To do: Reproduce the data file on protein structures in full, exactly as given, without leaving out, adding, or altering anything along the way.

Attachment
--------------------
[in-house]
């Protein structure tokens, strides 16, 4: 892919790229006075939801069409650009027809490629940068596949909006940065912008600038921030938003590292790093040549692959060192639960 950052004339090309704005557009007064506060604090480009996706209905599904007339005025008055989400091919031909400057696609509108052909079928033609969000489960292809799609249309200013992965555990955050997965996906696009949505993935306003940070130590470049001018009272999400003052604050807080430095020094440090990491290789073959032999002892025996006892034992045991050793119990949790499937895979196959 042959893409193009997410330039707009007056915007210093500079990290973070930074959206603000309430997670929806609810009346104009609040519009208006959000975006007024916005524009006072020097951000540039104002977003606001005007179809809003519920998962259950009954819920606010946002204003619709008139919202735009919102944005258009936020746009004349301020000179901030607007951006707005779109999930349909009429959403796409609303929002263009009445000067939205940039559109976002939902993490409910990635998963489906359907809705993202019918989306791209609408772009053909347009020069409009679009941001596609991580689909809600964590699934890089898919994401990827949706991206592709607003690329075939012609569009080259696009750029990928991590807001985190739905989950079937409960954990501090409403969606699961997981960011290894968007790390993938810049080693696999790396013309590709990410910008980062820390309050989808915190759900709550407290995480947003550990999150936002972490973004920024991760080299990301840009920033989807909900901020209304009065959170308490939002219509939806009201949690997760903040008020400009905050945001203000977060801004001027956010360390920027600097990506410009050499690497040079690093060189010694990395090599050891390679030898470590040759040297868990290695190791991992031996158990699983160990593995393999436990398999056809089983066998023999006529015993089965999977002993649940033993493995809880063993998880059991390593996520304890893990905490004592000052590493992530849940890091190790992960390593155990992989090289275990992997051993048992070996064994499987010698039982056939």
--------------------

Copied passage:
[in-house]
């Protein structure tokens, strides 16, 4: 892919790229006075939801069409650009027809490629940068596949909006940065912008600038921030938003590292790093040549692959060192639960 950052004339090309704005557009007064506060604090480009996706209905599904007339005025008055989400091919031909400057696609509108052909079928033609969000489960292809799609249309200013992965555990955050997965996906696009949505993935306003940070130590470049001018009272999400003052604050807080430095020094440090990491290789073959032999002892025996006892034992045991050793119990949790499937895979196959 042959893409193009997410330039707009007056915007210093500079990290973070930074959206603000309430997670929806609810009346104009609040519009208006959000975006007024916005524009006072020097951000540039104002977003606001005007179809809003519920998962259950009954819920606010946002204003619709008139919202735009919102944005258009936020746009004349301020000179901030607007951006707005779109999930349909009429959403796409609303929002263009009445000067939205940039559109976002939902993490409910990635998963489906359907809705993202019918989306791209609408772009053909347009020069409009679009941001596609991580689909809600964590699934890089898919994401990827949706991206592709607003690329075939012609569009080259696009750029990928991590807001985190739905989950079937409960954990501090409403969606699961997981960011290894968007790390993938810049080693696999790396013309590709990410910008980062820390309050989808915190759900709550407290995480947003550990999150936002972490973004920024991760080299990301840009920033989807909900901020209304009065959170308490939002219509939806009201949690997760903040008020400009905050945001203000977060801004001027956010360390920027600097990506410009050499690497040079690093060189010694990395090599050891390679030898470590040759040297868990290695190791991992031996158990699983160990593995393999436990398999056809089983066998023999006529015993089965999977002993649940033993493995809880063993998880059991390593996520304890893990905490004592000052590493992530849940890091190790992960390593155990992989090289275990992997051993048992070996064994499987010698039982056939």